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Crossword Tournament 2010: Saturday Report

Live from Brooklyn, puzzlemaster Brendan Emmett Quigley is providing exclusive commentary from the 2010 American Crossword Puzzle Tournament. Brendan's got the scoop on all the action at the end of the first day of competition.

[Spoiler alert: For anyone solving this year's Tournament crosswords online or by mail, the following recap reveals spoilers for one of the puzzles.]

So far, so good for the pre-tourney favorite. After six puzzles at the 33rd American Crossword Puzzle Tournament, Manhattan's own Dan Feyer holds a solid lead over Howard Barkin of Hillsborough, NJ. Anne Erdmann of Champaign, IL and last year's winner, five-in-a-row champ Tyler Hinman of San Francisco, lie in wait tied for third in the point standing. If the finals were held now, Anne would get the last playoff spot on tie-breaker rules. One puzzle to go before the finals, and like last year's exciting finish, we could be in for another nailbiter.

Dan's dominance should come as no surprise to those who follow the speed-solving scene, as the myth of his Wilt Chamberlain-esque numbers of crosswords he's solved these past few years grows and grows.  And when I say "grows," I mean both the legend and his reported figures. Some estimates have him solving nearly 35 a day.  I should know, as he routinely posts on his blog his blinding times on all of my puzzles. (Actually, Dan says he's only been solving 25 a day. He's eased off his torrid pace, saying, "I was more unemployed then.") Dan was in first place at the end of Saturday's action last year, but he ended up coming up short on Sunday's Puzzle 7 and just missed the finals. "Glad I have a bigger cushion this year," Dan says.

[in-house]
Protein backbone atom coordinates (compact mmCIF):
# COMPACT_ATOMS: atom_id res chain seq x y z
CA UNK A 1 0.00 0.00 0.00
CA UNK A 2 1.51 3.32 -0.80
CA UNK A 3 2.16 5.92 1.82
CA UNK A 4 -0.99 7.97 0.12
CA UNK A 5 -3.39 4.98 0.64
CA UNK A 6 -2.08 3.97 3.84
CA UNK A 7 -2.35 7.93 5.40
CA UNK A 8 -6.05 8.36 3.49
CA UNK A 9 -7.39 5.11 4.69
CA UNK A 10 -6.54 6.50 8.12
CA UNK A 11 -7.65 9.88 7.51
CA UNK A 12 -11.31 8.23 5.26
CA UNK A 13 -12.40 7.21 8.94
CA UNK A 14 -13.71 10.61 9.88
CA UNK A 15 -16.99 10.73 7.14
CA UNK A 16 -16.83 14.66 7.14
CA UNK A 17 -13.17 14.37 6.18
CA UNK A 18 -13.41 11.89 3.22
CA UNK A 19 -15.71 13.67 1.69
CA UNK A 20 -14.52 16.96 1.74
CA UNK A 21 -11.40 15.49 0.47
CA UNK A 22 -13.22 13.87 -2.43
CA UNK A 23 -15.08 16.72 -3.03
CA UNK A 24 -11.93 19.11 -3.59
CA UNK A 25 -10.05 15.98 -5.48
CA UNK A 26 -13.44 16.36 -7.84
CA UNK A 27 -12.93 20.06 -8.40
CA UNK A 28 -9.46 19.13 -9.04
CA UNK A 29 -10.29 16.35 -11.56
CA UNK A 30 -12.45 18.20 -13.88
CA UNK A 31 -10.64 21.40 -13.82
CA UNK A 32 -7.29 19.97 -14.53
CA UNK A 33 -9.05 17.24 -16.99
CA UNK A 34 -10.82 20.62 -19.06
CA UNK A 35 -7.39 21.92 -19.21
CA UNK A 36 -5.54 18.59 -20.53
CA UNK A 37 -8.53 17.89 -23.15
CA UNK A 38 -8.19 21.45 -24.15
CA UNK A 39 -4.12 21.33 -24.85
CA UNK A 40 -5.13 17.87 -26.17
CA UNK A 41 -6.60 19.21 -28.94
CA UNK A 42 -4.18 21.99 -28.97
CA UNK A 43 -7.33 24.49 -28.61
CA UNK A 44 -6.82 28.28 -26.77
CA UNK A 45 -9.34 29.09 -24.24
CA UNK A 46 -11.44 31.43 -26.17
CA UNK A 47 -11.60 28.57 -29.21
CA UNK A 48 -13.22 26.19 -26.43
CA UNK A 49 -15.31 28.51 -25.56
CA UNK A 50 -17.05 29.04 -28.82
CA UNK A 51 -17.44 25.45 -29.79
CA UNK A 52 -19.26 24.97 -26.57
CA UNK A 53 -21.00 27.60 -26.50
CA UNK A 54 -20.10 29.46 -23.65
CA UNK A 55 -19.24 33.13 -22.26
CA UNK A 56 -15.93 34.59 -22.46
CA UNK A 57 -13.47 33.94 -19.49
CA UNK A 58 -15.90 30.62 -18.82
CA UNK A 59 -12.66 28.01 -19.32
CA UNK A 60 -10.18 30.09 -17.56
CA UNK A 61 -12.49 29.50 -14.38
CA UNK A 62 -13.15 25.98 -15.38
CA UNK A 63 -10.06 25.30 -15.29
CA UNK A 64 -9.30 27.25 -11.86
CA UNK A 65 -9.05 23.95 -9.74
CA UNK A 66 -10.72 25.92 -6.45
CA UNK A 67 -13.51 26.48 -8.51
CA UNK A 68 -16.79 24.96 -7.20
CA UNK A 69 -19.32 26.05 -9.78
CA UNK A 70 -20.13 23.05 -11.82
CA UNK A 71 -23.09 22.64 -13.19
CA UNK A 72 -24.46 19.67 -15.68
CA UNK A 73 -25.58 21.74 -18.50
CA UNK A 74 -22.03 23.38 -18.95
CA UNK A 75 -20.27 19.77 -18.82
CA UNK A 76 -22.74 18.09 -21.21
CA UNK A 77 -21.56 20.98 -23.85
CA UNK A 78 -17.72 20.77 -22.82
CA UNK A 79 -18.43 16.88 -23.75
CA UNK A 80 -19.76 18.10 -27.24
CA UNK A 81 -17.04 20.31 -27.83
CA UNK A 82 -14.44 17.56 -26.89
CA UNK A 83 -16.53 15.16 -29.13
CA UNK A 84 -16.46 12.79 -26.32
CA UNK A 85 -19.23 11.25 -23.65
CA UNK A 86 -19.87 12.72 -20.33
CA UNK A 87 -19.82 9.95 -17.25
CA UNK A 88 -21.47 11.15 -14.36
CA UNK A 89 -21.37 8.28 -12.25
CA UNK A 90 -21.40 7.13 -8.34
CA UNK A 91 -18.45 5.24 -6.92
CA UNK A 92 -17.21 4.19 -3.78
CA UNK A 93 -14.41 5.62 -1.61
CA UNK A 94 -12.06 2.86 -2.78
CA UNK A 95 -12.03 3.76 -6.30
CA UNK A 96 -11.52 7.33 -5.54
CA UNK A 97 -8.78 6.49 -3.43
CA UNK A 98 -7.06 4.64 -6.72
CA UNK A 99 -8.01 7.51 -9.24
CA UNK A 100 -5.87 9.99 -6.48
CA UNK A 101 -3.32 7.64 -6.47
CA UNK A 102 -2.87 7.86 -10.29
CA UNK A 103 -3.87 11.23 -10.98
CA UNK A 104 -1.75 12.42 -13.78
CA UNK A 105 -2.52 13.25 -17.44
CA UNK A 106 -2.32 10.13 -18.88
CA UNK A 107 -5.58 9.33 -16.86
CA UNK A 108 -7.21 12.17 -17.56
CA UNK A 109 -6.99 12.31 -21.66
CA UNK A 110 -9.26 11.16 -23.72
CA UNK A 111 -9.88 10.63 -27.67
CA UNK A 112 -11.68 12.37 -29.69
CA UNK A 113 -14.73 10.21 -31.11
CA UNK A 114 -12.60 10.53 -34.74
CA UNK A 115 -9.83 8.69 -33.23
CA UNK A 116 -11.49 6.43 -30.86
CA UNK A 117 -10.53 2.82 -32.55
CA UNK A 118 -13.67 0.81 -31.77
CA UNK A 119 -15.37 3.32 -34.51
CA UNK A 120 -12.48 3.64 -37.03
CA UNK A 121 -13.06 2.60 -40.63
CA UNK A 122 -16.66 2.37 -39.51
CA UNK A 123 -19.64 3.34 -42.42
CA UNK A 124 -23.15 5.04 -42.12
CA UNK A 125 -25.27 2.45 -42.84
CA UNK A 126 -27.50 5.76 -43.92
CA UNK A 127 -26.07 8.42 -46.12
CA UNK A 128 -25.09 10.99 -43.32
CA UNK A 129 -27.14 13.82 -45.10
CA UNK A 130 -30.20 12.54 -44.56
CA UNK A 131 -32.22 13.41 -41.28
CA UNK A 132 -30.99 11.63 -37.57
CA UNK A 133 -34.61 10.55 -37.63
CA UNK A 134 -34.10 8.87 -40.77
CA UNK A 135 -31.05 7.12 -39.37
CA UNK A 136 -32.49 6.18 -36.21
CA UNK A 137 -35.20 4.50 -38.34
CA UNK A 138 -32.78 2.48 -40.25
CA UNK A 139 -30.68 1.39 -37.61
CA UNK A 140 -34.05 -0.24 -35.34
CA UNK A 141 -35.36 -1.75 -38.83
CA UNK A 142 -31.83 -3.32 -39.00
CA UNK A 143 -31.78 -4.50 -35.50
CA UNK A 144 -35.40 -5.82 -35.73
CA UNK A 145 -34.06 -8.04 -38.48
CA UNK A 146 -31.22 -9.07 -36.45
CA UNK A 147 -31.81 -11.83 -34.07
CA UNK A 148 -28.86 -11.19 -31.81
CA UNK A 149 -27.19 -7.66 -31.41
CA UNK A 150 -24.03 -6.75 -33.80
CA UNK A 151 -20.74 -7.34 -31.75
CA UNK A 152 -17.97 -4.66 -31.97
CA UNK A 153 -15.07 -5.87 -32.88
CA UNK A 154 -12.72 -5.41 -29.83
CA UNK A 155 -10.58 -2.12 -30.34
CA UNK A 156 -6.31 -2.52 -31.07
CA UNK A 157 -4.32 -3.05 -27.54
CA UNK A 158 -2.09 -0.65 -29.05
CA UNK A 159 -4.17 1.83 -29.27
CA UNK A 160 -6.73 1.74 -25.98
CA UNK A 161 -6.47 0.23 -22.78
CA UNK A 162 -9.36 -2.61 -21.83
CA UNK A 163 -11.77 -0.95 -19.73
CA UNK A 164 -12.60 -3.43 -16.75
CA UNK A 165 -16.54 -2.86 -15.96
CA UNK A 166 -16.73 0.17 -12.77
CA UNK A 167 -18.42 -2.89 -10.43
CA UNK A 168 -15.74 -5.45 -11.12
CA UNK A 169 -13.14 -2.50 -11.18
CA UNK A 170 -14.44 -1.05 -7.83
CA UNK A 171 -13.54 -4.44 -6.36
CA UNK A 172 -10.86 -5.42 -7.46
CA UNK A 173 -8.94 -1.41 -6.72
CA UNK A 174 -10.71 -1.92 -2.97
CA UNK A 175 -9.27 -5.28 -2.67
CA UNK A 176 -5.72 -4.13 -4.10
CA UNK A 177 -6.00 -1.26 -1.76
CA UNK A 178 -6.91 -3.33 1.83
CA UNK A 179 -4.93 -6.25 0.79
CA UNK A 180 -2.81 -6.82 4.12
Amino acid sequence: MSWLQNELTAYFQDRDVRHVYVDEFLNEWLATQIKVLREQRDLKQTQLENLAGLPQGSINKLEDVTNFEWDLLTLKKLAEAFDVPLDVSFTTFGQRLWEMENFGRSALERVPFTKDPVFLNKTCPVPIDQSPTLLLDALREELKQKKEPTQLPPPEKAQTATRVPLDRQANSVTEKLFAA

Howard came in third in the finals two years ago, so he's no stranger to the top. He's got his strategy worked out this year: "I can't be too careful. Be aggressive, but not stupid." Anne's speed has always been impressive, but it's her accuracy that has kept her out of the finals. Going into Sunday, Anne is wary of Tyler's standing in fourth place, right where he was last year after six puzzles before vaulting into the finals on his way to his fifth consecutive victory. Anne calls Tyler "Mr. Nine Lives, like a cat who never dies." Tyler, for his part, is sounding quite feline: "It's all laid out for me. All I have to do is beat Howard or Anne by 1 minute [in Puzzle 7] and I'm in."

Will Shortz keeps an eye on the competitors.

The puzzles, as always, were commissioned by New York Times crossword editor Will Shortz, showcasing the country's finest puzzlemakers. Puzzles 1, 4, and 6 were easyish romps, with Puzzles 2 and 3 presenting more of a challenge. And then there's the super-tough, wheat/chaff-separating Puzzle 5. This year it was written by yours truly, and it was so bogglingly difficult, only a small percentage of the nearly 650 contestants managed to finish it. For the crossword's theme, I turned the cross-referencing clue tradition on it's head. (You know the type: "Go, with 76-Across" and it's partner "See 19-Across.") It was only when solvers realized you had to include the word "with" in the clues that progress was made. In my example, 76-Across was THE FLOW, which, when put into the original clue (Go, with THE FLOW) clued CONFORM. Though Dan and other top finishers weren't fazed by the tricky theme, it essentially delivered a haymaker to perennial contender and three-time champion Trip Payne of Boca Raton, FL.

Stay tuned for Brendan's report on what is sure to be a thrilling conclusion on Sunday!

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